(CN) – U.S. immigration agencies violate congressional intent by routinely issuing investor’s visas to people who invest $500,000 in rich areas rather than poor ones, the Texas nonprofit Urban Equality Now claims in court.
Urban Equality Now claims the Department of Homeland Security and U.S. Citizen and Immigration Services let foreigners gerrymander bogus “targeted employment areas,” to pump up their unemployment rates by using phony statistics, sometimes from 200 miles away.
Congress created the EB-5 investor program in 1992, allowing foreign nationals who invested $500,000 or more in a targeted investor area to qualify for a visa, leading to permanent residence, if their investment created 10 or more U.S. jobs.
Terms of the program have changed since then, and Urban Equality Now’s federal lawsuit does not refer to the EB-5 visas by that name. It challenges the implementation of the investor visa program through the Immigration and Nationality Act § 203(b)(5), codified at 8 USC § 1153(b).
Under these rules, foreigners can qualify for an investor visa if they invest $1 million in a U.S. business, or $500,000 in a targeted investment area.
A targeted employment area (TEA) is defined as “at the time of the investment, a rural area or an area which has experienced high unemployment (of at least 150 percent of the national average rate).” (Parentheses in U.S. Code.)
Areas can qualify as a TEA in other ways, which are spelled out in the law, for instance, by being outside a metropolitan statistical area near a city of 20,000 or more that has an unemployment rate of at least 150 of the national average.
In its federal complaint in Brownsville, Texas, Urban Equality Now claims that the Department of Homeland Security and the U.S. Citizen and Immigration Services violate the law and their own regulations by “routinely grant(ing) immigrant investor visas to foreign nationals who invest $500,000 in areas that do not qualify as TEAs.”
For instance, foreigners wanted to build a hotel and conference center in Laredo, Webb County, Texas, whose census tract had an unemployment rate of 1.4 percent, far below the 8.1 percent national rate at the time, the nonprofit says.
“To manufacture the appearance of compliance with the statutes and regulations, the immigrant investors gerrymandered an area composed of over 190 census tracts spanning 5 counties from Laredo to Brownsville, Texas,” the complaint states. “No rational basis exists for establishing a TEA using data for citizens 200 miles away. Further, no rational basis exists for the premise that job creation in ‘Census Tract 16.02, Webb County, Texas’ will have any job creation benefit for residents of Brownsville, Texas, who must travel in excess of 3 hours to reach the site.”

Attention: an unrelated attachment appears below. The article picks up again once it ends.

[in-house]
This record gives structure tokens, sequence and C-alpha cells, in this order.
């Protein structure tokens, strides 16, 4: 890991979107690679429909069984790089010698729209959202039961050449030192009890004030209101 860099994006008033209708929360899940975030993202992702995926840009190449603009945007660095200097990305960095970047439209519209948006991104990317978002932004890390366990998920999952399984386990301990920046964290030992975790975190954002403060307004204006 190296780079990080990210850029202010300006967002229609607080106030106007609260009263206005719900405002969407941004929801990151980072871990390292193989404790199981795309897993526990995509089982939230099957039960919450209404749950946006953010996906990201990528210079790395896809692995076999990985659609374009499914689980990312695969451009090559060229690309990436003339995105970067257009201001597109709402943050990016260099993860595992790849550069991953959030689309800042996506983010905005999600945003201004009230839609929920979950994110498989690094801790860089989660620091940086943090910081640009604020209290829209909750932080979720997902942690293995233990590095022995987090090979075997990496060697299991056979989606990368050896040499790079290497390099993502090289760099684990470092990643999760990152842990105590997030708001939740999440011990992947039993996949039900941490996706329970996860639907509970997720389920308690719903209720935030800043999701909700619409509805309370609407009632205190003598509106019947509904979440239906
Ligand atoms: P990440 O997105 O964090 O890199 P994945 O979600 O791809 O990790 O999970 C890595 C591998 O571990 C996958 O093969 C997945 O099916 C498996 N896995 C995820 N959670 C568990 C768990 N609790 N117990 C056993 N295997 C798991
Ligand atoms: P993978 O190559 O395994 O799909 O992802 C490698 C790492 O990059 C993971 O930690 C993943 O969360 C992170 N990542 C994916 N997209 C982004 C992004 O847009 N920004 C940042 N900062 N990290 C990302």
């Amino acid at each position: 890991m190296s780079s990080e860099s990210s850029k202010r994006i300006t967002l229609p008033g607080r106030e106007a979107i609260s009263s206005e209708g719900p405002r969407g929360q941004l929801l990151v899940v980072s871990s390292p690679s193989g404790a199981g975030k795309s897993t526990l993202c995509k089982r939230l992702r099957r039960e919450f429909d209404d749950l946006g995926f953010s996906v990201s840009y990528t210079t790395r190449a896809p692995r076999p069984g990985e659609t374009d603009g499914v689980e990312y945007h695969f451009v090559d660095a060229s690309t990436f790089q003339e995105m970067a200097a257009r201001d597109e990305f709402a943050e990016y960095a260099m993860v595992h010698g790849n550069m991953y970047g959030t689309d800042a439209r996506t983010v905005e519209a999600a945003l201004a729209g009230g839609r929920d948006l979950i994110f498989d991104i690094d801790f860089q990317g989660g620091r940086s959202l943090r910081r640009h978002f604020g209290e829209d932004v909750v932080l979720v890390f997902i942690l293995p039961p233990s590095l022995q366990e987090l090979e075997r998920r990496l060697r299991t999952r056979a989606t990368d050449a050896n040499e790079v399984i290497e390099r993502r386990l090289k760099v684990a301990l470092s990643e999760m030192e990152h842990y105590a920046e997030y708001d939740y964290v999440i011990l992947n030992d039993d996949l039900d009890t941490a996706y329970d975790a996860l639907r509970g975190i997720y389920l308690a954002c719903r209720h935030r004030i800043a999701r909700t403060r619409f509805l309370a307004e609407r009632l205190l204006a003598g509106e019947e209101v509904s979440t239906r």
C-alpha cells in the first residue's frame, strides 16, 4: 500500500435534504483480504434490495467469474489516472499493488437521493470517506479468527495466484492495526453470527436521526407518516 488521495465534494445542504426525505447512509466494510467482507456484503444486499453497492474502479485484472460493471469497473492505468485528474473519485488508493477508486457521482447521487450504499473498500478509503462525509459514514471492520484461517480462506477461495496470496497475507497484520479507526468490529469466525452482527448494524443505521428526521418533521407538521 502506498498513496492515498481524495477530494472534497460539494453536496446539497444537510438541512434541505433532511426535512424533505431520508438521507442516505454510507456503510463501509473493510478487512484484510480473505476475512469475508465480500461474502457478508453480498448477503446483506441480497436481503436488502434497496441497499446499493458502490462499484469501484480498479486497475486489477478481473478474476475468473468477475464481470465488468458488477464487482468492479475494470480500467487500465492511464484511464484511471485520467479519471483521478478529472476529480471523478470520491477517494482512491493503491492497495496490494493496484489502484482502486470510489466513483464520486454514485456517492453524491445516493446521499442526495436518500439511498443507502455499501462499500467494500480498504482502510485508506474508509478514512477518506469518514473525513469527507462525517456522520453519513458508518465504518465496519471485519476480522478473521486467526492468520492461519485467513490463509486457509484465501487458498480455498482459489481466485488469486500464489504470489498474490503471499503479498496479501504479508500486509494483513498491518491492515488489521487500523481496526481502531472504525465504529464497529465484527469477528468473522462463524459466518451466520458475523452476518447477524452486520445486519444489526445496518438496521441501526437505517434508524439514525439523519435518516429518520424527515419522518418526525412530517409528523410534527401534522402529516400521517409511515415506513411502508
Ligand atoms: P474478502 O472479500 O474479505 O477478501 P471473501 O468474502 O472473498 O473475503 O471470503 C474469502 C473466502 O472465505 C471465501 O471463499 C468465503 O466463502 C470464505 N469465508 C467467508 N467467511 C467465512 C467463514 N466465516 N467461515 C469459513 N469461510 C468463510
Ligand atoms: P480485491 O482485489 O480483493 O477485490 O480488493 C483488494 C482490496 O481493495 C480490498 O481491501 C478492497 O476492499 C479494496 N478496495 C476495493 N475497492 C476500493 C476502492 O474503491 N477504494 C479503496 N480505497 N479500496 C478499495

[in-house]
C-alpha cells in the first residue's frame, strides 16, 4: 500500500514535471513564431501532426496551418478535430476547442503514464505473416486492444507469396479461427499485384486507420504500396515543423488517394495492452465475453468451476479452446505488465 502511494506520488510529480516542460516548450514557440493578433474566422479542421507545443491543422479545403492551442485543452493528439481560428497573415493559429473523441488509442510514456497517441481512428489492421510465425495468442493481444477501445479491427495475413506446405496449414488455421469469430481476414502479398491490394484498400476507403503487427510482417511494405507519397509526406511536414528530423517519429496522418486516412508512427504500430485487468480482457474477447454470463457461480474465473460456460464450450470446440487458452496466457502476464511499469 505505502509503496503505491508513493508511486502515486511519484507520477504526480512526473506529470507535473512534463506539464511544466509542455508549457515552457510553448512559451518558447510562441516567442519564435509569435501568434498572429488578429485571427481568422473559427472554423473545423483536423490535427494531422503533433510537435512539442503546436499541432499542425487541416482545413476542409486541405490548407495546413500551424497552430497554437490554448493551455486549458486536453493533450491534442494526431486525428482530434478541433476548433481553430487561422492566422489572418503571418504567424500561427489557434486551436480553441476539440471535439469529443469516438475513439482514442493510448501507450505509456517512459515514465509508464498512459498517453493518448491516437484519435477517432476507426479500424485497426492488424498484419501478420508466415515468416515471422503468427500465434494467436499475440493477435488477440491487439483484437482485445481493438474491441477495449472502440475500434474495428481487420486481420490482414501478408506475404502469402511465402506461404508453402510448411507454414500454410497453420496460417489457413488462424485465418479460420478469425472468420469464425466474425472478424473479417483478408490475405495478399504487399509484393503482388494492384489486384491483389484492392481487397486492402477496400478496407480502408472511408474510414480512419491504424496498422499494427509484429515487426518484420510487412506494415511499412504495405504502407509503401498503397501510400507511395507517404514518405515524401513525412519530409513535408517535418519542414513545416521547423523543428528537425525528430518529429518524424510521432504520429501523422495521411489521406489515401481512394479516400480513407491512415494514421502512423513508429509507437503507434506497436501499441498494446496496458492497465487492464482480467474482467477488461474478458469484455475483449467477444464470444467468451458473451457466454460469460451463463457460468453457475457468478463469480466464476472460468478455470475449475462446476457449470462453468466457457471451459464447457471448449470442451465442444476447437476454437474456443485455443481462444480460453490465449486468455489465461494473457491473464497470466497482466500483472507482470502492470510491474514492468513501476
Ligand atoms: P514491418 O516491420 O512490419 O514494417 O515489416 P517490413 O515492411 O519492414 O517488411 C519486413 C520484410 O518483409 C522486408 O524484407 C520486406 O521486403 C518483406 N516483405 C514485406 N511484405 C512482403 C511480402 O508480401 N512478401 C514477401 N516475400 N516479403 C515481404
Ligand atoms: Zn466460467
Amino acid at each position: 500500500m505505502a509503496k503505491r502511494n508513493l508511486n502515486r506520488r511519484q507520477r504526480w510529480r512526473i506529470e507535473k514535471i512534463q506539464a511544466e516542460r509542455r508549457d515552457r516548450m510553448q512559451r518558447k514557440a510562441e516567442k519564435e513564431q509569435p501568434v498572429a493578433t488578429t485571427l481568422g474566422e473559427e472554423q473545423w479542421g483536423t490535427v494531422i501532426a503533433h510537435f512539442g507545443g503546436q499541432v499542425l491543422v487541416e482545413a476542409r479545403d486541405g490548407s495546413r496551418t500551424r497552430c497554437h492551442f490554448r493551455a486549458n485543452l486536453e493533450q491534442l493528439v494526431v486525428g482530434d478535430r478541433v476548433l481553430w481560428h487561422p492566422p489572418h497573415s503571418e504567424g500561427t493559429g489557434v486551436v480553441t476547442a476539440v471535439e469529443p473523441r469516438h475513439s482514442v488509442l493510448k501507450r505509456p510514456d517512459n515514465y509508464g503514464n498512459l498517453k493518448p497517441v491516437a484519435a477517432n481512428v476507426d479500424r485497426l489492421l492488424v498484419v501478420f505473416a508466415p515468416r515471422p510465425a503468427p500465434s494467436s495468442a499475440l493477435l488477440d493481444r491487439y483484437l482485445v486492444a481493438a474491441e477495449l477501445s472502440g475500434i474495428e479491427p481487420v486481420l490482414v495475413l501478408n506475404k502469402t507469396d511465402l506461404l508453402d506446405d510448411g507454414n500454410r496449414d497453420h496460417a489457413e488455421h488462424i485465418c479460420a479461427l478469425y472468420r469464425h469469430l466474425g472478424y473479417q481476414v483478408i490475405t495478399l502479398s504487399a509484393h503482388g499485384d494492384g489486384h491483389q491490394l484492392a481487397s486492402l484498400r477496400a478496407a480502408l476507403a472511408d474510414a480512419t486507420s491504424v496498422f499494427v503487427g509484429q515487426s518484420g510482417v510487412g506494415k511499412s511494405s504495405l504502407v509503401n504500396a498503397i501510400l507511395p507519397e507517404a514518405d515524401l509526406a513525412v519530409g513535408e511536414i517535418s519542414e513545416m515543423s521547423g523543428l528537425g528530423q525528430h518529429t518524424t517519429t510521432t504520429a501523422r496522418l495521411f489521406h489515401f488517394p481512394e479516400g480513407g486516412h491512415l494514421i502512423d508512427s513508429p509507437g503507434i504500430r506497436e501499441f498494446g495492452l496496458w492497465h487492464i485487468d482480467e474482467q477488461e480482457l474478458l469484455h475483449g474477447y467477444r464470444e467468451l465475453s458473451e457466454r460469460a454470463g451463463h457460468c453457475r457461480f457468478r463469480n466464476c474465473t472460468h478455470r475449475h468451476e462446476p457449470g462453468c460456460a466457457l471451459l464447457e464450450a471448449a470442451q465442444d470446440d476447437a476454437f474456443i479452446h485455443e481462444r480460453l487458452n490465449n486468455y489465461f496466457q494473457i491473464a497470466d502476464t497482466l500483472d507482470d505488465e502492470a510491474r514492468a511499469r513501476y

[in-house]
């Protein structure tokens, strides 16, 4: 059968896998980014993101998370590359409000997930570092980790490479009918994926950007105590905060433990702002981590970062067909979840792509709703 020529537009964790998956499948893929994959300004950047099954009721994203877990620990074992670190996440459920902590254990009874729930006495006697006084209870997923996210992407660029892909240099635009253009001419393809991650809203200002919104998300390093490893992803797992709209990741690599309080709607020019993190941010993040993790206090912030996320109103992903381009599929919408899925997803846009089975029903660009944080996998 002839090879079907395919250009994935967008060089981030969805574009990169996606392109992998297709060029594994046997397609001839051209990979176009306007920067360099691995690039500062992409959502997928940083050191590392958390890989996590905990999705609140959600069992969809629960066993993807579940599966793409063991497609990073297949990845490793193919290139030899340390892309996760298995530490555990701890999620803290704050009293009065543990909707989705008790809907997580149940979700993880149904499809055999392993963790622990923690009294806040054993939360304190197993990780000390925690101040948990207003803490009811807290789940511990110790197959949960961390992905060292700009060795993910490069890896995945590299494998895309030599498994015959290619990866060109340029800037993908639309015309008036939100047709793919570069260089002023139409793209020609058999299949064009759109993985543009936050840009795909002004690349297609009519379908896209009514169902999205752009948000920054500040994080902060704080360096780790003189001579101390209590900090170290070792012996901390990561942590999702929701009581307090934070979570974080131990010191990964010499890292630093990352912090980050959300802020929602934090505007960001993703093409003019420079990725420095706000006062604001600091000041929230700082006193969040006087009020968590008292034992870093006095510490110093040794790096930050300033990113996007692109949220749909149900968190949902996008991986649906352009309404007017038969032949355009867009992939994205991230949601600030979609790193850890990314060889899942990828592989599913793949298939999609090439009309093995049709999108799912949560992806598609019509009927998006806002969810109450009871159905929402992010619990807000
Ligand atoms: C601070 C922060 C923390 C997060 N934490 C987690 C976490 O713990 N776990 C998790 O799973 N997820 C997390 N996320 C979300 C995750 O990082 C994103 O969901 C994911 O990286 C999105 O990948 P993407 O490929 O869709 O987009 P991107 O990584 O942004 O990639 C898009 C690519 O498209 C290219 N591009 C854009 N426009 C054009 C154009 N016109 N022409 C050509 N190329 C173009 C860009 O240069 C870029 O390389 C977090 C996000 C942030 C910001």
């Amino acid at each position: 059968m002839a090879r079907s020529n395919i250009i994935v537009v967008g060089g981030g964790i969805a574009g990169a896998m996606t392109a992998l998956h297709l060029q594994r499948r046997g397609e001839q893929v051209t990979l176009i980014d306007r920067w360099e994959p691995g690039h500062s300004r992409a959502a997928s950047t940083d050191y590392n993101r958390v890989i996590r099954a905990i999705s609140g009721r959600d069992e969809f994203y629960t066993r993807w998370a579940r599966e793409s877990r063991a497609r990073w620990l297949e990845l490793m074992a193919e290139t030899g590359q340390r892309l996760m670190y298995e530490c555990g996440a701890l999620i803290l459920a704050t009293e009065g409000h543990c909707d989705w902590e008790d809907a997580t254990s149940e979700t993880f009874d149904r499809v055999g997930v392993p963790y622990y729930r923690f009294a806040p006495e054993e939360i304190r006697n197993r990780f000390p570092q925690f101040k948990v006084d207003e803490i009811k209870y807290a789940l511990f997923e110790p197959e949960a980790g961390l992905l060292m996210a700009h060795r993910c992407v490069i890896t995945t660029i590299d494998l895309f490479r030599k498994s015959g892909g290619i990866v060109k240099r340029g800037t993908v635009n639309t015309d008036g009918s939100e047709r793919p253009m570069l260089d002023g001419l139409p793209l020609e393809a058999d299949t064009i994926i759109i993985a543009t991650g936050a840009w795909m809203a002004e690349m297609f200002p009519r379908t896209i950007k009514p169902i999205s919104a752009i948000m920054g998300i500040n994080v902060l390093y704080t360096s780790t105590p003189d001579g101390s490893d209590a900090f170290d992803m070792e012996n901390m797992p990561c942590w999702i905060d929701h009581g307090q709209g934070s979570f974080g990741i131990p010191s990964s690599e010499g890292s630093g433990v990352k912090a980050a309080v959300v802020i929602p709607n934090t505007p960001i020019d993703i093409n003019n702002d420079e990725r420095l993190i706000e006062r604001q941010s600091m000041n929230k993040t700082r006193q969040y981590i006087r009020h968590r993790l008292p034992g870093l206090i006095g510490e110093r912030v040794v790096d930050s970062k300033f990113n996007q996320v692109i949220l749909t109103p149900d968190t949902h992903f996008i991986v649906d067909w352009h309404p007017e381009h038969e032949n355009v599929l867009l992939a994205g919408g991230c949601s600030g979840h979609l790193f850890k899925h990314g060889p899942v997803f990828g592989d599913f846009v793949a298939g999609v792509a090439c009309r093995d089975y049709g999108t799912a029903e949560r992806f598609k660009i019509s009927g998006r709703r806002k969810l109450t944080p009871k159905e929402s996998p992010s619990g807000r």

The group cites other instances of gerrymandering in New York City:
“A $1.7 billion project along New York City’s ‘Billionaire’s Row,’ where unemployment is nearly non-existent, linked to a poor neighborhood in East Harlem. …
“A $20 billion project (‘Hudson Yards’) located in lower Manhattan’s upper-class West Chelsea area, where unemployment rates hover below 5 percent. …
“A $250 million office and condo tower in lower Manhattan, where unemployment rates approach a meager 3.8 percent. The resulting TEA exists thanks to defendants’ overly permissive policies that allow TEAs to use waterways to connect to impoverished areas, in this instance, public housing projects on the Lower East Side.”
These are not the only examples, the complaint states. The immigration services thereby deprive poor areas of the help Congress intended, and grant visas to wealthy foreigners to serve wealthy areas in the United States, according to the complaint.
The investor visa program has been controversial from its inception. When it began, critics compared it to the fall of the Roman Empire, when corrupt emperors sold Roman citizenship. In the 23 years of the program’s existence, allies and critics have changed sides from time to time, for many reasons, some economic, some political. Congressional critics of immigration, for example, are allowed to introduce special bills to allow foreigners to immigrate merely because the congressman or senator says so.
Urban Equality does not rehearse the political history to the program in its brief, 9-page complaint, which it filed Nov. 10. Only 10,000 immigrant investor visas are allowed a year, and most include a spouse and child or children, so only 3,300 or so investors actually can benefit each year, the complaint states.
“By approving the TEA-supported immigrant visa applications for areas that are usually white and affluent, DHS and USCIS have abrogated selective portions of the INA, a clear violation of constitutionally mandated separation of powers,” according to the complaint.
Urban Equality seeks declaratory judgment, writ of mandamus and an injunction ordering the immigration services to comply with the Immigration and Nationality Act.
It is represented by Michael Coles, of Dallas.
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